Numerical Methods Qualification Exam Problems and Solutions (University of Maryland)/January 2000

Problem 1Edit

Let   be a function with 3 continuous derivatives. Let   be a quadratic polynomial that interpolates   at  . Let   and


Problem 1aEdit

Show that


where   depends only on   and determine  . (Hint: the key to this is to prove that   vanishes at some point in  . The result can then be obtained by integration.)

Solution 1aEdit

Proof of HintEdit

Claim: There exists   such that  

Proof: The interpolation polynomial may be expressed using dividing difference coefficients i.e.


which implies


In general, the divided difference coefficients may be expressed as a factorial weighted point of a derivative of   i.e.




which implies


Application of HintEdit

From the hint we know that


which implies


Since   is quadratic,   is constant i.e.   for all  



By the fundamental theorem of calculus,




Problem 1bEdit

Now suppose   and   has 4 continuous derivatives. In this case show


where  . What is   in terms of the derivatives of  ?

Solution 1bEdit

Third Derivative of f has ZeroEdit

We know that  , because  . Now, by   we can conclude that there exists   such that  .

Application of Fundamental Theorem of Calculus (Twice)Edit


Problem 2aEdit

Find   such that   is a polynomial of degree   and this set is orthogonal on   with respect to the weight function  . (Note:  ,  )

Solution 2aEdit

Apply Gram SchmidtEdit

To find orthogonal   use the Gram Schmidt method.

Let   be a basis of  .

Calculate p_0Edit

Choose  .

Calculate p_1Edit

From Gram Schmidt, we have

 , where




Calculate p_2Edit

Proceeding with Gram Schmidt, we have








Problem 2bEdit

Derive the 2-point Gaussian formula


i.e. find the weights and nodes

Solution 2bEdit

Find the NodesEdit

The nodes   and   are the roots of the  th orthogonal polynomial i.e.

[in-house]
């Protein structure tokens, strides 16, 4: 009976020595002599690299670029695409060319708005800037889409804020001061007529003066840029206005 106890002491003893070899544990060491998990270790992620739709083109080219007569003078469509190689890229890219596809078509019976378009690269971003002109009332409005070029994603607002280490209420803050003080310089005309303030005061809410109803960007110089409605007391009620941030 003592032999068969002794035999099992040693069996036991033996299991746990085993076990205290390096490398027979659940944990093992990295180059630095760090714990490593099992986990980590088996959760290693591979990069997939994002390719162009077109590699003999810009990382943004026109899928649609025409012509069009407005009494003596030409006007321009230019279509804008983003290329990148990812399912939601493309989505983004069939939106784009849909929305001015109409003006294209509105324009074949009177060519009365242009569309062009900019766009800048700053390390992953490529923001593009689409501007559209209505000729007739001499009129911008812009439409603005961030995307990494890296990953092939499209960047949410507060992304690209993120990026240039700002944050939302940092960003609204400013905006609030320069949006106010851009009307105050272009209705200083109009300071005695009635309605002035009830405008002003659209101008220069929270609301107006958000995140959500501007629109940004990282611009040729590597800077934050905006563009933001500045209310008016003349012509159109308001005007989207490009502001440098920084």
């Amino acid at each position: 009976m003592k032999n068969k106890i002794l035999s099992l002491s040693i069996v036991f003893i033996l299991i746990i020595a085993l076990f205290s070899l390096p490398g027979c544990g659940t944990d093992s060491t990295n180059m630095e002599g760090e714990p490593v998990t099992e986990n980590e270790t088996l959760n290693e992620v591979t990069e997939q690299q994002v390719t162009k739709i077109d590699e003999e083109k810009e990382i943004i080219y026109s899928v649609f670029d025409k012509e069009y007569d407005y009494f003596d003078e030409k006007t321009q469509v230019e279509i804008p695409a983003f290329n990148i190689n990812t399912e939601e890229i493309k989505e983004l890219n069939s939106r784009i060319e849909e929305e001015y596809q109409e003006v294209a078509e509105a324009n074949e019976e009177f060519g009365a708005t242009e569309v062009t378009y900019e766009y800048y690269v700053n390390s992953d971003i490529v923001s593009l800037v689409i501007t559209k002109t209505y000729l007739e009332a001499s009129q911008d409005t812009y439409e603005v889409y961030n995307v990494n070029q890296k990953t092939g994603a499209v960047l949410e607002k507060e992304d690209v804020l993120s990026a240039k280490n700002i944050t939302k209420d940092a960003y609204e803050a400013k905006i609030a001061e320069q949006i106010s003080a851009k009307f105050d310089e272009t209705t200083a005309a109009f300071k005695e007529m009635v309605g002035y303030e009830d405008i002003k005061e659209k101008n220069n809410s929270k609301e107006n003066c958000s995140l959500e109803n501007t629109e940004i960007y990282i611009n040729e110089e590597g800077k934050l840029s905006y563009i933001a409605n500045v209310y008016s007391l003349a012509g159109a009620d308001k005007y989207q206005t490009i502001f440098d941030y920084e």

Applying the quadratic formula yields the roots:



Find the WeightsEdit

The approximation is exact for polynomials at most of degree  . Hence, we have the following system of equations



Solving the solving the system of equation by substitution yields the weights:



Problem 3Edit

Let   be an   nonsingular matrix, and consider the linear system  

Problem 3aEdit

Write down the Jacobi iteration for solving   in a way that it would be programmed on a computer

Solution 3aEdit



<convergence condition>


Where  ,   is diagonal,   are lower and upper triangular, respectively.

Problem 3bEdit

Suppose   has   non-zero elements with  . How many operations per iteration does the Jacobi iteration take?

Solution 3bEdit

The   diagonal entries of   are non-zero since otherwise   would not exist.

Therefore   contains   off-diagonal non-zero entries.

The computation during each iteration is given by


Therefore there are   multiplies in each iteration.

Problem 3cEdit

Assume that   is strictly diagonally dominant: for  


Show that the Jacobi iteration converges for any guess  . (Hint: You may use Gerschgorin's theorem without proving it.)

Solution 3cEdit

Let  .

Theorem 8.2.1 [SB] states that   if and only if the Jacobi iteration converges.

Matrix multiplication and the definitions of   gives the explicit entrywise value of  

  for   and  

Then, using Gerschgorin's Theorem and diagonal dominance, we have the result.